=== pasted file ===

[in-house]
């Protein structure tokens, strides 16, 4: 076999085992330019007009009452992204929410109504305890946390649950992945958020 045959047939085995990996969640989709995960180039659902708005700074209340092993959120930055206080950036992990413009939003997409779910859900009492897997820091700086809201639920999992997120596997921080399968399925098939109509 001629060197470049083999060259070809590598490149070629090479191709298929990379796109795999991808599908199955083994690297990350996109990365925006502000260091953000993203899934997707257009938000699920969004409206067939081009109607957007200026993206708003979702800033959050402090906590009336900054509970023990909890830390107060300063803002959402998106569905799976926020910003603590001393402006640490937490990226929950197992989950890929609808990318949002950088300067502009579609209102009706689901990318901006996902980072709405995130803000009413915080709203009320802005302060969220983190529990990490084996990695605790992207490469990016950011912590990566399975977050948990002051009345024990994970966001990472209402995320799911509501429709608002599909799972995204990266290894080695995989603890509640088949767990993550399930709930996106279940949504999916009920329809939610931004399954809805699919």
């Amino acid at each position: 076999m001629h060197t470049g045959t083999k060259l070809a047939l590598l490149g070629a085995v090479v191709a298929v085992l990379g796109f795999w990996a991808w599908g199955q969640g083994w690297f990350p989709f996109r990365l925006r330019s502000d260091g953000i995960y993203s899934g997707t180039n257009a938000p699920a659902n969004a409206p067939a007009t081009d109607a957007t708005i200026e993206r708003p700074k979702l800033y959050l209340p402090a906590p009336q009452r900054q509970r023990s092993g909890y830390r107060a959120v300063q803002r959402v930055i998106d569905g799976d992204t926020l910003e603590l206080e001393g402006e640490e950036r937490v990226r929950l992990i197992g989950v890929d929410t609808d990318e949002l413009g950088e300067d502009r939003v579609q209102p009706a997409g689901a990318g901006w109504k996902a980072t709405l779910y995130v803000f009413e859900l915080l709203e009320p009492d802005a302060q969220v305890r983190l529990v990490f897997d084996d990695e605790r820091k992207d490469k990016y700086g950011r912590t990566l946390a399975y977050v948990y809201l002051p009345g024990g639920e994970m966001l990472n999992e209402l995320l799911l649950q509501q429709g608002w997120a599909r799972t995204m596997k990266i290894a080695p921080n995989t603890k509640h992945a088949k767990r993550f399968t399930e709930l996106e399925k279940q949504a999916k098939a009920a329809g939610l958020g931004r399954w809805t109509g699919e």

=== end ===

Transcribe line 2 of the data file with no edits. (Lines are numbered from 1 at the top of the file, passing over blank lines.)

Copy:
């Protein structure tokens, strides 16, 4: 076999085992330019007009009452992204929410109504305890946390649950992945958020 045959047939085995990996969640989709995960180039659902708005700074209340092993959120930055206080950036992990413009939003997409779910859900009492897997820091700086809201639920999992997120596997921080399968399925098939109509 001629060197470049083999060259070809590598490149070629090479191709298929990379796109795999991808599908199955083994690297990350996109990365925006502000260091953000993203899934997707257009938000699920969004409206067939081009109607957007200026993206708003979702800033959050402090906590009336900054509970023990909890830390107060300063803002959402998106569905799976926020910003603590001393402006640490937490990226929950197992989950890929609808990318949002950088300067502009579609209102009706689901990318901006996902980072709405995130803000009413915080709203009320802005302060969220983190529990990490084996990695605790992207490469990016950011912590990566399975977050948990002051009345024990994970966001990472209402995320799911509501429709608002599909799972995204990266290894080695995989603890509640088949767990993550399930709930996106279940949504999916009920329809939610931004399954809805699919």